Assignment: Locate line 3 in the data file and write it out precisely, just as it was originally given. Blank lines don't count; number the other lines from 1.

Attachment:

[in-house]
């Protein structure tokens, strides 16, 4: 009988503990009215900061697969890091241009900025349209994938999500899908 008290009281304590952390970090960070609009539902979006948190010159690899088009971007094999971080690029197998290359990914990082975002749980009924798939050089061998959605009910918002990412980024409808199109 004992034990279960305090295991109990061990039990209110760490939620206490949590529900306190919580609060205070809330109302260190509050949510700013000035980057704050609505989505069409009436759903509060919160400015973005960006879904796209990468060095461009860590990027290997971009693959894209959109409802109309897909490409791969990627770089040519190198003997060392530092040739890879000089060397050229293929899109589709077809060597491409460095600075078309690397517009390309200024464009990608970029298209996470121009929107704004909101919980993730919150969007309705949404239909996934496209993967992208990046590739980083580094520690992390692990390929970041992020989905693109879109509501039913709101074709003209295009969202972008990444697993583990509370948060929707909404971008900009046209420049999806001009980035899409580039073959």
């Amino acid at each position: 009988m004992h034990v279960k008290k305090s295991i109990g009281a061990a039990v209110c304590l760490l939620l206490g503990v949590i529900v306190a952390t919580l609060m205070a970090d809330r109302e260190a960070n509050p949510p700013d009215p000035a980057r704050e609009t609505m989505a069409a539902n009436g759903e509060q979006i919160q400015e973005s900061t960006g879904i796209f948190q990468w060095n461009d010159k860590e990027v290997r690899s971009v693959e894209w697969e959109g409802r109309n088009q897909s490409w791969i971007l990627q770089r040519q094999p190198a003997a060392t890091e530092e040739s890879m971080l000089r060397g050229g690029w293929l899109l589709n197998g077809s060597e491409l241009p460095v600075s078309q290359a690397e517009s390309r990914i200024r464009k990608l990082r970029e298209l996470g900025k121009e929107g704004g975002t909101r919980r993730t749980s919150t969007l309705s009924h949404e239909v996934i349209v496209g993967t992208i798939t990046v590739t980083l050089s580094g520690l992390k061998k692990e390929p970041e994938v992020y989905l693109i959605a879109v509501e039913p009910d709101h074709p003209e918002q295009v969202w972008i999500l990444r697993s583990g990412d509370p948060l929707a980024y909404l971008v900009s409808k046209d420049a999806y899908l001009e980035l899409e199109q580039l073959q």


């Amino acid at each position: 009988m004992h034990v279960k008290k305090s295991i109990g009281a061990a039990v209110c304590l760490l939620l206490g503990v949590i529900v306190a952390t919580l609060m205070a970090d809330r109302e260190a960070n509050p949510p700013d009215p000035a980057r704050e609009t609505m989505a069409a539902n009436g759903e509060q979006i919160q400015e973005s900061t960006g879904i796209f948190q990468w060095n461009d010159k860590e990027v290997r690899s971009v693959e894209w697969e959109g409802r109309n088009q897909s490409w791969i971007l990627q770089r040519q094999p190198a003997a060392t890091e530092e040739s890879m971080l000089r060397g050229g690029w293929l899109l589709n197998g077809s060597e491409l241009p460095v600075s078309q290359a690397e517009s390309r990914i200024r464009k990608l990082r970029e298209l996470g900025k121009e929107g704004g975002t909101r919980r993730t749980s919150t969007l309705s009924h949404e239909v996934i349209v496209g993967t992208i798939t990046v590739t980083l050089s580094g520690l992390k061998k692990e390929p970041e994938v992020y989905l693109i959605a879109v509501e039913p009910d709101h074709p003209e918002q295009v969202w972008i999500l990444r697993s583990g990412d509370p948060l929707a980024y909404l971008v900009s409808k046209d420049a999806y899908l001009e980035l899409e199109q580039l073959q």